Nigeria loses N25b yearly to importation of foreign lottery technology
The acquisition, deployment and maintenance of lottery technologies in Nigeria are causing the country a yearly loss of about N25 billion.
This was disclosed in Lagos by the Managing Director and Chief Executive Officer of Lotgrand – operator of Grandlotto Yellow Terminal brand – Niyi Adekunle, whose company promotes the lotto business in Nigeria with the Machine Number Series (MNS).
The loss, in essence means that the sector requires indigenous technology, both software and hardware to curb the increasing capital flight.
Accordingly, lotteries are extremely thrilling, and “promise players good profit”. As such, lottery operators strive to make these games even more fun by utilising technology.
“We can save huge foreign exchange for the benefit of the economy if our technology sector can support our business with the right technology software and hardware,” Adekunle stated.
Before now, experts have argued that the development of a nation is not only tied to available human capital but equally on its social and economic resources. According to the experts, several developed countries consolidated on these natural endowments to re-write their history on sound economic footing worthy of emulation by the global community.
Lottery therefore, they say, is a social resource that has positively changed the economic fortunes of several nations.
A Guardian 2015 report titled: ‘Another push for economic growth through lottery’, revealed that in South Africa, for instance, 82 per cent of the population play lottery, at least, once in a week.
In 2012 alone, lottery share of funds to the country’s finances was put at about N141.3 billion.
Morocco is another country, the report noted to be reaping large from lottery promotions. With a population of 35 million, the country got a posted revenue contributions to the Central government to the tune of $15 million in 2012, an equivalent of N2.6 billion.
In Niger Republic, more than 45 per cent of the population play lottery because the citizens are aware that over the years, lottery proceeds are being used by the government to fight desertification and for the provision of bore holes for rural communities even as several lottery winners continue to enjoy sponsorship to Mecca to perform Holy pilgrimage year-in-year-out.
According to Adekunle, Grandlotto Yellow Terminal brand, technology hardware component alone constitutes 40 per cent of lottery operators’ technology spends. “Payment for the acquisition of software licenses and support services constitute another 20 and 40 percent of our annual technology budget spends respectively,” he explained.
Adekunle explained that the game has more followers than online casino and “it is easy to play”.
Amid a highly competitive digital landscape in the lottery industry in the country, Adekunle projected that the operators’ yearly spends on technology would witness an exponential increment in 2017.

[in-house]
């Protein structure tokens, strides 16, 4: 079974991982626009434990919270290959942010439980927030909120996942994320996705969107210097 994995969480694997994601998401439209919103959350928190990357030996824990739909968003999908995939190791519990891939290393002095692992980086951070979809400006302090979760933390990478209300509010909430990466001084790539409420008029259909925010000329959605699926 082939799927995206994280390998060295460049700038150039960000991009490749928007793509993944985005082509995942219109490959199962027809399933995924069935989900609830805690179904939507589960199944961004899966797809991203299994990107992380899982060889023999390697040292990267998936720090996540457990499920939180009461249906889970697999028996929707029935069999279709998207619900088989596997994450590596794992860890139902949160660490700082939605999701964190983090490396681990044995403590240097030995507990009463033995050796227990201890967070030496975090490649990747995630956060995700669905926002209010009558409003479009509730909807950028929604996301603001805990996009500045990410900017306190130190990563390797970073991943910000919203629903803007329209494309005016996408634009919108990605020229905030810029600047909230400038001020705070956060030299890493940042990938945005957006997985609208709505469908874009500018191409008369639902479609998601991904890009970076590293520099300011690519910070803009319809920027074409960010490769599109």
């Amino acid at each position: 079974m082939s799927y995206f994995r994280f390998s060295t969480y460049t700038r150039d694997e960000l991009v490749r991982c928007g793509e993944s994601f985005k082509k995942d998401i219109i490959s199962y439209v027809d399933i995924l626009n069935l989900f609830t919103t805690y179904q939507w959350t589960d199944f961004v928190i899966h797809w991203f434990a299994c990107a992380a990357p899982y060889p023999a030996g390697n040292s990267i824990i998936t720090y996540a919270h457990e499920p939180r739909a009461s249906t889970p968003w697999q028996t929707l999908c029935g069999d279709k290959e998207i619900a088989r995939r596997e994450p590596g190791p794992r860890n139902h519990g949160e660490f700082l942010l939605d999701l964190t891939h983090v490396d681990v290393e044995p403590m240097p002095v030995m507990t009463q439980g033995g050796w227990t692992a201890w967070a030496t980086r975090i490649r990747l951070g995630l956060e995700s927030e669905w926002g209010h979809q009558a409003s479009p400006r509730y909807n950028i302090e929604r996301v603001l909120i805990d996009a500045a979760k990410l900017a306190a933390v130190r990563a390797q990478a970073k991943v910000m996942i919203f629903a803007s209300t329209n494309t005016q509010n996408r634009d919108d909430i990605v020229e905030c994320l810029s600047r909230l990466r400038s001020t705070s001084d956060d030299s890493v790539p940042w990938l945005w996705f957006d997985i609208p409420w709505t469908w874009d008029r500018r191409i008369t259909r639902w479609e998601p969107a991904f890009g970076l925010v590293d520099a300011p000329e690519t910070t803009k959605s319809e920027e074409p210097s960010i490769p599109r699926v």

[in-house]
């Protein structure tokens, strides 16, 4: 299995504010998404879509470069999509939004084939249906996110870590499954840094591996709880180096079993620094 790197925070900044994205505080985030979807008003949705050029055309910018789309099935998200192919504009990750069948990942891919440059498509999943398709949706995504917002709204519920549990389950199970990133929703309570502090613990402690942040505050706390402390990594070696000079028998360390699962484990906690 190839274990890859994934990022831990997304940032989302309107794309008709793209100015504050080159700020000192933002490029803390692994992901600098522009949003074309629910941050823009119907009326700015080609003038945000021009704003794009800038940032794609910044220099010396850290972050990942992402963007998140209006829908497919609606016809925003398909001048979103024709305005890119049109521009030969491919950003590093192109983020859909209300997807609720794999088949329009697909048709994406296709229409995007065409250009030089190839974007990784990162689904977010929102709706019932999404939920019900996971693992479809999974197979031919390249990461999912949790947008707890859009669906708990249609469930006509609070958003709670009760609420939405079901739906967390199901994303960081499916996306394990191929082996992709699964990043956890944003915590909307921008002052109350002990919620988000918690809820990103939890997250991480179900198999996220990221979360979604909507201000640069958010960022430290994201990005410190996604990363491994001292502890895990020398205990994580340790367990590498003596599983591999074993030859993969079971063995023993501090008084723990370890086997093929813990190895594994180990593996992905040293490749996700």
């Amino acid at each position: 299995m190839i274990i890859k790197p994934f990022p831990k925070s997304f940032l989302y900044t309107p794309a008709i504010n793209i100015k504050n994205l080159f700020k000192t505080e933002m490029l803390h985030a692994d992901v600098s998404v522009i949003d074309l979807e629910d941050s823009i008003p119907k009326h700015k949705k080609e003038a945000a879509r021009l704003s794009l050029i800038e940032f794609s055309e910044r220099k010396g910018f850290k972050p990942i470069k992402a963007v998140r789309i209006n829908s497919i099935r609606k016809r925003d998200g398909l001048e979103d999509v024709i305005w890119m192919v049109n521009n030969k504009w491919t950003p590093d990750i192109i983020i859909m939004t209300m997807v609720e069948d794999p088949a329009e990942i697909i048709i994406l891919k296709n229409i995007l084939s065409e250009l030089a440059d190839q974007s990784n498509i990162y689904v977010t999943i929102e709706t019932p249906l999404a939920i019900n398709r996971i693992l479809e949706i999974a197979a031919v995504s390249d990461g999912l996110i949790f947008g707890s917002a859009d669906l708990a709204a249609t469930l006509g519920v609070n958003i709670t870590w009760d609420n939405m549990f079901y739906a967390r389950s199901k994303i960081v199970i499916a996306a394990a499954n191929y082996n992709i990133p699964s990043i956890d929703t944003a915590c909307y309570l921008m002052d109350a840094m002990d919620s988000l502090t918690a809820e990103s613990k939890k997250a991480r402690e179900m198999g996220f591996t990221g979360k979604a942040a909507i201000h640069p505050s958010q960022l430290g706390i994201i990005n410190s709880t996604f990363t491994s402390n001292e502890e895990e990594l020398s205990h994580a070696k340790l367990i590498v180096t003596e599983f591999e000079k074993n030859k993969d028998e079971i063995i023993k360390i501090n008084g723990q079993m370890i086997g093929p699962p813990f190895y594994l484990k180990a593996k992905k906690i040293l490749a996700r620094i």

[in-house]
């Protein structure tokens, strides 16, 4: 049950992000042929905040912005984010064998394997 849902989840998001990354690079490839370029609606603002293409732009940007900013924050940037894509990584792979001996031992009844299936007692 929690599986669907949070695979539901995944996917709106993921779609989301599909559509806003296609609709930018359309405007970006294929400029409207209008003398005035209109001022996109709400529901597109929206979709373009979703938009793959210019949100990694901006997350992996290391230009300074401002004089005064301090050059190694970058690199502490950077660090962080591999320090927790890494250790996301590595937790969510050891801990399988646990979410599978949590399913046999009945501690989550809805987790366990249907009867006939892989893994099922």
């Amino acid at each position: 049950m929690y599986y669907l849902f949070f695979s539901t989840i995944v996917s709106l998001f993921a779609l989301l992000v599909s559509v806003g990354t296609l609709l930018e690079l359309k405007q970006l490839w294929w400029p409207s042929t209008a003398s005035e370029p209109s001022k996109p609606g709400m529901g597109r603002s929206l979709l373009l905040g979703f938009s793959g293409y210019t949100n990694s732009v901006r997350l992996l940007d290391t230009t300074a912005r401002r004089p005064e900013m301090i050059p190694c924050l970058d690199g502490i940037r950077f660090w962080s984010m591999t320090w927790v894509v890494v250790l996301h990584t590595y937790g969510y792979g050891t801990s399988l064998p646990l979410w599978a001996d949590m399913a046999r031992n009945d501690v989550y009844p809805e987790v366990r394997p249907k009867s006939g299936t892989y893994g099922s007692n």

“I see more players in the industry spending huge on instant game inventory management systems, lottery gaming systems, retail point-of-sale technology, mobile apps, USSD platform, data and communications links and internet platforms,” he added.
While forecasting the growth rates in mobile lotteries sales in 2017, he said smart operators are now adopting the USSD codes to attract new set of target market and obtain a higher percentage of infrequent players and net new audience.
An ICT expert, Razack Olaegbe, further provided insight into the issue, saying that Nigeria has the capacity to develop local technologies. “It is just that local innovators are not looking in that direction. All of them are focusing on fintech, no one is exploiting the opportunities in lottery technology.”
On the success of lottery operations in the country, Olaegbe said the local lottery system has been successful with one lottery company paying over N500 million bonus to one winner in a single game with others companies paying a combined N1 billion a year in bonus. Lotto, sports betting, casino, online betting, among others all generate more than N25 billion a year across the country.
According to him, the industry is growing but under reported industry. “The economic recession has exposed more people to playing lotto, sport betting, online betting and casino. The bonus paid by all the lottery operators is more than N25 billion.”
Adekunle challenged indigenous IT players to focus their innovations on the lottery industry and compete for a big chunk of the market share so that the local economy can reap from the hyper growth of the lottery industry.
He lamented that with the country’s high level of sophistication and global view, the country has remained “net importer of lottery technologies”.
The 2015 Guardian report, quoted the Director-General of National Lottery Regulatory Commission (NLRC), Adolphus Ekpe, as saying that the commission was poised to sanitise the industry and rid it of illegal operators as well as make the legal operators play by the rules.